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Nuance, and lack thereof
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jducoeur
I am regularly reminded of why I use the Economist as my primary news source, even when I can't quite keep up with it. Here's another example.

From most American news media, you'd get the impression that Iran is as unitary as the average sci-fi alien aggressor: a culture that lives and thinks in fine lockstep, at least at the leadership level, all of whom are simply Bad Guys who agree on everything. (Contrasted, of course, with the plucky rebel alliance of ordinary Good Guys, who *also* agree with each other and disagree with the evil leadership about everything.)

Reality, of course, is nowhere near so simple, and *how* unsimple is nicely illustrated by this recent article about Esfandiar Rahim Mashai.

Who? He's President Ahmadinejad's close friend and ally, reportedly a tad too messianic for his own good, who is apparently driving some fairly serious wedges into the nowhere-near-so-unitary-as-all-that conservatives in Iran. It's a fascinating little article, and a good reminder that Iran is a real place, and its politics are just as messy as those in the US. The conservatives may be pretty consistent in their dislike of the US, but that doesn't mean they're all working together...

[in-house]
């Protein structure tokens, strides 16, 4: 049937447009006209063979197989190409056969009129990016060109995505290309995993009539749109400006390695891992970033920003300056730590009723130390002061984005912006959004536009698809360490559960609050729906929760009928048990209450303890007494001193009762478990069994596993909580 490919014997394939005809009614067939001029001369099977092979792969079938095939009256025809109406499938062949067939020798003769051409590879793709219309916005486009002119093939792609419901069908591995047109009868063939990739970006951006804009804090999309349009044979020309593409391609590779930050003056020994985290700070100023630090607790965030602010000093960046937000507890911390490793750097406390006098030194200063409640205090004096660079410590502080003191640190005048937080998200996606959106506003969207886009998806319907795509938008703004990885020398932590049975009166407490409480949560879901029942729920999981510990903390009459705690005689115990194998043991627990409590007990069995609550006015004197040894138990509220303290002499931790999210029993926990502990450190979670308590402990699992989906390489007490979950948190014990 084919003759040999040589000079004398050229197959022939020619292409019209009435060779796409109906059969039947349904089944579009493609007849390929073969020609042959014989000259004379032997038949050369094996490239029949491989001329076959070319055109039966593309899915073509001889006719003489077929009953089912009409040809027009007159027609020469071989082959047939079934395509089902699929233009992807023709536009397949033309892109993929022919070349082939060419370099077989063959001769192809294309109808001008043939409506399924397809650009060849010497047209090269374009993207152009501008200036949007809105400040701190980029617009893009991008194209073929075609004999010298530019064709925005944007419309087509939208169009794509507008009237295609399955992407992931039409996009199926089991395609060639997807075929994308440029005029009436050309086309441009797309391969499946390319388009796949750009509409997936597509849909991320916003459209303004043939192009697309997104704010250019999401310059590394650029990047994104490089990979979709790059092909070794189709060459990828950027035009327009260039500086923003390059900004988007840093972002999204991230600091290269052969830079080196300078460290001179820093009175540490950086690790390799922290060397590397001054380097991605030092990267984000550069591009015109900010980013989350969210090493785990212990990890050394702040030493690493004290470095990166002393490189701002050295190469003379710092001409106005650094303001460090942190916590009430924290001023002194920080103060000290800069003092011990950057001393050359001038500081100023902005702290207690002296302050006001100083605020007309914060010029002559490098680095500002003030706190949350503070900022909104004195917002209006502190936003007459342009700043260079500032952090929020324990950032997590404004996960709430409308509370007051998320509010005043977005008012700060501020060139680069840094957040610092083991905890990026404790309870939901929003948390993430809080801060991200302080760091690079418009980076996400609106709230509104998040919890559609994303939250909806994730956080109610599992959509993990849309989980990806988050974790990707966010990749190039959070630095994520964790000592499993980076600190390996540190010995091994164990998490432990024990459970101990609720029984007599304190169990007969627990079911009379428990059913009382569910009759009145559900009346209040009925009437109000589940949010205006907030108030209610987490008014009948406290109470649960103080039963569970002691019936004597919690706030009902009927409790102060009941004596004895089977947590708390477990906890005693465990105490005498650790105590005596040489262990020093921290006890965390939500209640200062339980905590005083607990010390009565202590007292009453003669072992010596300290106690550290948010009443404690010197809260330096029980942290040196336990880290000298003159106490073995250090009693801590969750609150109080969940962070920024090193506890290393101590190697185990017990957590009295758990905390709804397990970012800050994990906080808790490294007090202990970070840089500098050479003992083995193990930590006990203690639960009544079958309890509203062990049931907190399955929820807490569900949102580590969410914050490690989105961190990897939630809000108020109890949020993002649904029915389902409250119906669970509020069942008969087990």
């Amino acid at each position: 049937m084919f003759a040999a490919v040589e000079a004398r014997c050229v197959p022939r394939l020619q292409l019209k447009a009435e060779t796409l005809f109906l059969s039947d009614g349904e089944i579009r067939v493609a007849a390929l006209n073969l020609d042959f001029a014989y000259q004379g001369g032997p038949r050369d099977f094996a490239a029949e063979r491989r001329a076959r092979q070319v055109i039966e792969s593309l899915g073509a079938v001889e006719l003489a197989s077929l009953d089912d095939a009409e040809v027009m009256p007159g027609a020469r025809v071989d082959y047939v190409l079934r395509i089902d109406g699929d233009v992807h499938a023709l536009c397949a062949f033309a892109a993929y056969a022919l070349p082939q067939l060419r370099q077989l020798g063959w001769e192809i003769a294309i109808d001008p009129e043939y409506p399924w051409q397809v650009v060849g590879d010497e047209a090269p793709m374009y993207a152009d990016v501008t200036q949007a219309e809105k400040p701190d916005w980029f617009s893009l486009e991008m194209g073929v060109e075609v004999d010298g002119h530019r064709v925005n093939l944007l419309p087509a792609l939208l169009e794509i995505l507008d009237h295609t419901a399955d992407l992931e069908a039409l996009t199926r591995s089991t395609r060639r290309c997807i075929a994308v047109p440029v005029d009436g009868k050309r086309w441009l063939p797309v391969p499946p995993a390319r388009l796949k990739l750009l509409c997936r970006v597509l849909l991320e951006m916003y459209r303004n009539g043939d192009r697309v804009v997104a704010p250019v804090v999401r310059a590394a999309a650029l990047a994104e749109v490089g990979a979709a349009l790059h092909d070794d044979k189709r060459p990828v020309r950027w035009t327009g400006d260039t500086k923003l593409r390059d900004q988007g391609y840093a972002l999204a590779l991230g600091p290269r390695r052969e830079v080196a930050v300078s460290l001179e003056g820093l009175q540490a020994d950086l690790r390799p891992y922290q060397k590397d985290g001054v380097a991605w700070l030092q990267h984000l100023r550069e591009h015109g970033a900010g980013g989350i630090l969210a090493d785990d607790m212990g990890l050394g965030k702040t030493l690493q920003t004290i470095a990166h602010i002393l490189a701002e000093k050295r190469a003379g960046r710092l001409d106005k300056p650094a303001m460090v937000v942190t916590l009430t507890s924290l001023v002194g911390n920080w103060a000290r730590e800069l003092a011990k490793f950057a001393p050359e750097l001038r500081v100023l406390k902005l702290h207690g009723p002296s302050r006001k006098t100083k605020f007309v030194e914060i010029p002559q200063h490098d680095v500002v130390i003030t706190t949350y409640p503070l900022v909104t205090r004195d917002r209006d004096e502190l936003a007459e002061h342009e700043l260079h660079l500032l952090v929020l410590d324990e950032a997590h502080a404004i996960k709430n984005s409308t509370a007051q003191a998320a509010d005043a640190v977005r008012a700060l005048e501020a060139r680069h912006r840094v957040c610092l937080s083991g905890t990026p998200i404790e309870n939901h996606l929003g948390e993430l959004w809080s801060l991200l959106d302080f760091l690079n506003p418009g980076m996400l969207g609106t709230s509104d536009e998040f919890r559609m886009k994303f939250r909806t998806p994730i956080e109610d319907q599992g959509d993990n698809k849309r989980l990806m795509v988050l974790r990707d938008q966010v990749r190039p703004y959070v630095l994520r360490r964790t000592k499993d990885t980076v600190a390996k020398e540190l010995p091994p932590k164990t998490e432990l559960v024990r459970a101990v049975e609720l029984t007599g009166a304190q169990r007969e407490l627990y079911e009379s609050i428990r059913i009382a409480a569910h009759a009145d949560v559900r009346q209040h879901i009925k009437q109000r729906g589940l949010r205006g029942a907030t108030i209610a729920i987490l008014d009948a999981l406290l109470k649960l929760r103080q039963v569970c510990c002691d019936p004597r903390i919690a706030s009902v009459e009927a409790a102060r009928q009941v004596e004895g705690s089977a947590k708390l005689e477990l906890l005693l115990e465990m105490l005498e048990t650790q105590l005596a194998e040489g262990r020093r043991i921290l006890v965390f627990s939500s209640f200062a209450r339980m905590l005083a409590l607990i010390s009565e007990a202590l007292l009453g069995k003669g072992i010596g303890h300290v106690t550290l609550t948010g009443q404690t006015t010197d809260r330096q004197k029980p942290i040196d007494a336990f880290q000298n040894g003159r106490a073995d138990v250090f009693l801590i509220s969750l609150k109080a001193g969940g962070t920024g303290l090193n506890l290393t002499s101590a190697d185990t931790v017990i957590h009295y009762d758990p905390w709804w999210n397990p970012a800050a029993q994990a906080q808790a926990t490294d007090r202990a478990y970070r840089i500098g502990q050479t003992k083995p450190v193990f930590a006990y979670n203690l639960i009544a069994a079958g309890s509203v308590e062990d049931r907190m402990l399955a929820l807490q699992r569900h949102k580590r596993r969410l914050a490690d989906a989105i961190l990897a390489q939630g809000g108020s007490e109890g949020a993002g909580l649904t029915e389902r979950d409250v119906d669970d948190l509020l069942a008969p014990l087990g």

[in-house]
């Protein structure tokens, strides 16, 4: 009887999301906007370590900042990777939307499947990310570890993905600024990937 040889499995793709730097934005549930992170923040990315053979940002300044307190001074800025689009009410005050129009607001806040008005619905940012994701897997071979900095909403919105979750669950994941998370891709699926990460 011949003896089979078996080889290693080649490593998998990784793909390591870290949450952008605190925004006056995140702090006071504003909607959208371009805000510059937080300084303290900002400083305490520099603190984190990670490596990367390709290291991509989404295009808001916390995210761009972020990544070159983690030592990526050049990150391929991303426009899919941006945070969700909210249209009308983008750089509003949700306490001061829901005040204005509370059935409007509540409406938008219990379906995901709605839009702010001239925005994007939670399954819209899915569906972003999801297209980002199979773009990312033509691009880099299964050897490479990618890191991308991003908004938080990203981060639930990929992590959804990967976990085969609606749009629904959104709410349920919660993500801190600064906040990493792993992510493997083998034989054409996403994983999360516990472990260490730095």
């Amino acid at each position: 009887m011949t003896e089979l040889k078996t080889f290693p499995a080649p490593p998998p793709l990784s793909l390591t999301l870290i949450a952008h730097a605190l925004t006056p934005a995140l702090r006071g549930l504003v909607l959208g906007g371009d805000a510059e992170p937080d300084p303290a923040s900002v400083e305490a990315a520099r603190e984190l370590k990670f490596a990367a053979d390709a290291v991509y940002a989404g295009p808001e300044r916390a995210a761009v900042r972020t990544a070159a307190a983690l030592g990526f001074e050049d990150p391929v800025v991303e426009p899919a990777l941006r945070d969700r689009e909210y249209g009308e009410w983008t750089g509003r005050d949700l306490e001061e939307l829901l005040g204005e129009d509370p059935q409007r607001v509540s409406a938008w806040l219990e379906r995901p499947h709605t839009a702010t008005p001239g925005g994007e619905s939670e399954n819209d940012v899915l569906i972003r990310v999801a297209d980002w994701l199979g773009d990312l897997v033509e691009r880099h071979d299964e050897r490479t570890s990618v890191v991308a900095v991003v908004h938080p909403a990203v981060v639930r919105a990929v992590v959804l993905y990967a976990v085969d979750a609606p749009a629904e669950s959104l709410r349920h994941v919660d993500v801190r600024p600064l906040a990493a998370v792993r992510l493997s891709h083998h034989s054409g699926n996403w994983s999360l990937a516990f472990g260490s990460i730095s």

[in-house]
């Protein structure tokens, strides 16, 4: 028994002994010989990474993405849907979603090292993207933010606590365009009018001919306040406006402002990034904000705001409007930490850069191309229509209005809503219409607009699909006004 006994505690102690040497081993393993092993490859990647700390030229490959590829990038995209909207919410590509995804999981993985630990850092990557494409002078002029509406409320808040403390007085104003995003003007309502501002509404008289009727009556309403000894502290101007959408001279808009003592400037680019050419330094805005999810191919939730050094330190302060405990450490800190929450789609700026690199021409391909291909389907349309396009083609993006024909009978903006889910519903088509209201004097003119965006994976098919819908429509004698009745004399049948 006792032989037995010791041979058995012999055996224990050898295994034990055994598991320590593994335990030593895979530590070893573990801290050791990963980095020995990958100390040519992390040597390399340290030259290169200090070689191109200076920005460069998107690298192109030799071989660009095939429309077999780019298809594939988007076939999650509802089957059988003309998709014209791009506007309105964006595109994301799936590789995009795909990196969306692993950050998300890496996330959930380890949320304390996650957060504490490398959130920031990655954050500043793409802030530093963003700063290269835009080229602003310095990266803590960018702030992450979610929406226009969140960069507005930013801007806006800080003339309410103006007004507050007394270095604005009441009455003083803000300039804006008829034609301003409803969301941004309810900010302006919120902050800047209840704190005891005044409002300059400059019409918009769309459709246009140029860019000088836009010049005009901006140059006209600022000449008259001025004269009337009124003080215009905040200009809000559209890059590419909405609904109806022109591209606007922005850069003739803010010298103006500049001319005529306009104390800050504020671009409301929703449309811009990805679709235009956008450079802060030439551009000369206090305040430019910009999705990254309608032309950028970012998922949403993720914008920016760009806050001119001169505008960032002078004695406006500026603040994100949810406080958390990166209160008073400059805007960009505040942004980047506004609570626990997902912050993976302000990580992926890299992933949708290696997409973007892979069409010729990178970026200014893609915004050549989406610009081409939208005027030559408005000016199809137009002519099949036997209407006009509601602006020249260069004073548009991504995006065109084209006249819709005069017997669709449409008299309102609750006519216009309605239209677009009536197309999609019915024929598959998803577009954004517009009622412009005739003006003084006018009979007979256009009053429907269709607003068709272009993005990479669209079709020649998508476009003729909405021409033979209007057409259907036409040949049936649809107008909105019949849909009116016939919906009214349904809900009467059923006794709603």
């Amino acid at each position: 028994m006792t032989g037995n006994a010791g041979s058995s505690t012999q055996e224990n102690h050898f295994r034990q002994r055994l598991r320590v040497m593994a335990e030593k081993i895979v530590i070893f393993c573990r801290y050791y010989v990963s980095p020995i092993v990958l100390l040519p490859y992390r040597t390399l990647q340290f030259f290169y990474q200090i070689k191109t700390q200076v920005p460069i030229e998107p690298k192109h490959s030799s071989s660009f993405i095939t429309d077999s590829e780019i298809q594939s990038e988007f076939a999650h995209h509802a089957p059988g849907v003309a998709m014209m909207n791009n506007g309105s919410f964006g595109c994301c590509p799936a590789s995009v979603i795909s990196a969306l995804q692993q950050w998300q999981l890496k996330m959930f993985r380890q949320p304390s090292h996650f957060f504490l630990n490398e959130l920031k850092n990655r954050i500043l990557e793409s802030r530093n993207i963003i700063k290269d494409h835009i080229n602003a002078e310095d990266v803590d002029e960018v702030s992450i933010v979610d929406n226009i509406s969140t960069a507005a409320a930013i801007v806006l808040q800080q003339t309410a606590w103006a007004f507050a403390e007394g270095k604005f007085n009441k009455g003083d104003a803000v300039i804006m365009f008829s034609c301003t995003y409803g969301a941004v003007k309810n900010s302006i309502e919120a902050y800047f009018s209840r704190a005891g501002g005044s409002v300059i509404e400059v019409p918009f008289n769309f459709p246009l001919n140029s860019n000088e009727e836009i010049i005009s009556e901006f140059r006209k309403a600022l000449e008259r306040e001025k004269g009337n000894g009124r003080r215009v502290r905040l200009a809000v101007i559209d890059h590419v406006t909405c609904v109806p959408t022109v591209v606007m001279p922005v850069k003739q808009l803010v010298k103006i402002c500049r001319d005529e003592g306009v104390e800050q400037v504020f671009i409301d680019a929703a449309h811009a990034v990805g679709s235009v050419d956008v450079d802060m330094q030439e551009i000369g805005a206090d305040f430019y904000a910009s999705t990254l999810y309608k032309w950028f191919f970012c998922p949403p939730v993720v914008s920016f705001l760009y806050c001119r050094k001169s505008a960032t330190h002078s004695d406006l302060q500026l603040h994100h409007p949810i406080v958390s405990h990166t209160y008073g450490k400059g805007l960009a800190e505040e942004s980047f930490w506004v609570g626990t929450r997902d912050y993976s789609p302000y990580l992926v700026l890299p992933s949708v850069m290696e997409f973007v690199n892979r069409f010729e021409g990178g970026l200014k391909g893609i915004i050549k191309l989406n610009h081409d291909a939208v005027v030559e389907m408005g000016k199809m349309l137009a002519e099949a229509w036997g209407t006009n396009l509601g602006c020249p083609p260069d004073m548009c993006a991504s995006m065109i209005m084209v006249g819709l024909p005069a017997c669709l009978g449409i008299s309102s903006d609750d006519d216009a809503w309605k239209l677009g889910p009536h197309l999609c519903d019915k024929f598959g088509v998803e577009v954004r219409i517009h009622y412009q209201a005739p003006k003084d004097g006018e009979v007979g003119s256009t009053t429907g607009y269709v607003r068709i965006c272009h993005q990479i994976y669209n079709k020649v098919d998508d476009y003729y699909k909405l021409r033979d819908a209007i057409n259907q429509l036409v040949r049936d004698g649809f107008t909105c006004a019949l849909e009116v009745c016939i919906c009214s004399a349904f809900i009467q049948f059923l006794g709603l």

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(Deleted comment)
I was really talking about the politics, not the structure -- less about how the government is composed, and more about how the political factions are actually pretty similar. So the intended cognate was more the way that (for instance), the Traditional Republicans and Tea Partiers can just barely stand each other (if at all) in the US. (Or, on the other side, the Congressional Democrats and the Progressives.)

As for the structure, I think it's actually pretty similar to the US in terms of overall complexity, especially if you think of the religious side as being the cognate to the American Supreme Court. That bit's a bit more complex, the parliament is a bit less, but the overall structure seems intended to provide a similar level of depth and balance as the American Constitution. (The biggest difference being that the Supreme Leader of Iran is more powerful than anybody in the American system -- the checks and balances are conspicuously just a hair weaker there, almost certainly by intent.)

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